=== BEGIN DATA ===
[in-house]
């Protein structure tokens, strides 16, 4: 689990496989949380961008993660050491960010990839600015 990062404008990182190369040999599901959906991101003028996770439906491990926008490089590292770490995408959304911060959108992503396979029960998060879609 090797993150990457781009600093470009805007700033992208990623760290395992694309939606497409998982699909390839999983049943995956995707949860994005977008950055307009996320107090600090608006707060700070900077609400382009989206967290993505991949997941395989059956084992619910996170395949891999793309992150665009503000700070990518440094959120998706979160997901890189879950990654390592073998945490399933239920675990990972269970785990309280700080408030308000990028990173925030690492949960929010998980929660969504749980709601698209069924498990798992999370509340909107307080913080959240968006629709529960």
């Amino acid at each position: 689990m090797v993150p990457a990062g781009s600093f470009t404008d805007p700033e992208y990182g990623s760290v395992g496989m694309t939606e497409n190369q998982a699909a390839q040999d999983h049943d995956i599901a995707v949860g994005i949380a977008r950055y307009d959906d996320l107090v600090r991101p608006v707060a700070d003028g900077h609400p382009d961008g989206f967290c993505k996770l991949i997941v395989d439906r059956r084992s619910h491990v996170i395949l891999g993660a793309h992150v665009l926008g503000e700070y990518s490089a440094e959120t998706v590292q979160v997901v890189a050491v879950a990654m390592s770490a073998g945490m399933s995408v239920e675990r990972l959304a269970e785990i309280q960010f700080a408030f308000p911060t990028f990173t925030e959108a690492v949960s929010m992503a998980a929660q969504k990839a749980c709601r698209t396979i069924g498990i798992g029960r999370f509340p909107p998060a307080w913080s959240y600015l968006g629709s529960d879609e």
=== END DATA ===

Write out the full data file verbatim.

[in-house]
């Protein structure tokens, strides 16, 4: 689990496989949380961008993660050491960010990839600015 990062404008990182190369040999599901959906991101003028996770439906491990926008490089590292770490995408959304911060959108992503396979029960998060879609 090797993150990457781009600093470009805007700033992208990623760290395992694309939606497409998982699909390839999983049943995956995707949860994005977008950055307009996320107090600090608006707060700070900077609400382009989206967290993505991949997941395989059956084992619910996170395949891999793309992150665009503000700070990518440094959120998706979160997901890189879950990654390592073998945490399933239920675990990972269970785990309280700080408030308000990028990173925030690492949960929010998980929660969504749980709601698209069924498990798992999370509340909107307080913080959240968006629709529960």
């Amino acid at each position: 689990m090797v993150p990457a990062g781009s600093f470009t404008d805007p700033e992208y990182g990623s760290v395992g496989m694309t939606e497409n190369q998982a699909a390839q040999d999983h049943d995956i599901a995707v949860g994005i949380a977008r950055y307009d959906d996320l107090v600090r991101p608006v707060a700070d003028g900077h609400p382009d961008g989206f967290c993505k996770l991949i997941v395989d439906r059956r084992s619910h491990v996170i395949l891999g993660a793309h992150v665009l926008g503000e700070y990518s490089a440094e959120t998706v590292q979160v997901v890189a050491v879950a990654m390592s770490a073998g945490m399933s995408v239920e675990r990972l959304a269970e785990i309280q960010f700080a408030f308000p911060t990028f990173t925030e959108a690492v949960s929010m992503a998980a929660q969504k990839a749980c709601r698209t396979i069924g498990i798992g029960r999370f509340p909107p998060a307080w913080s959240y600015l968006g629709s529960d879609e």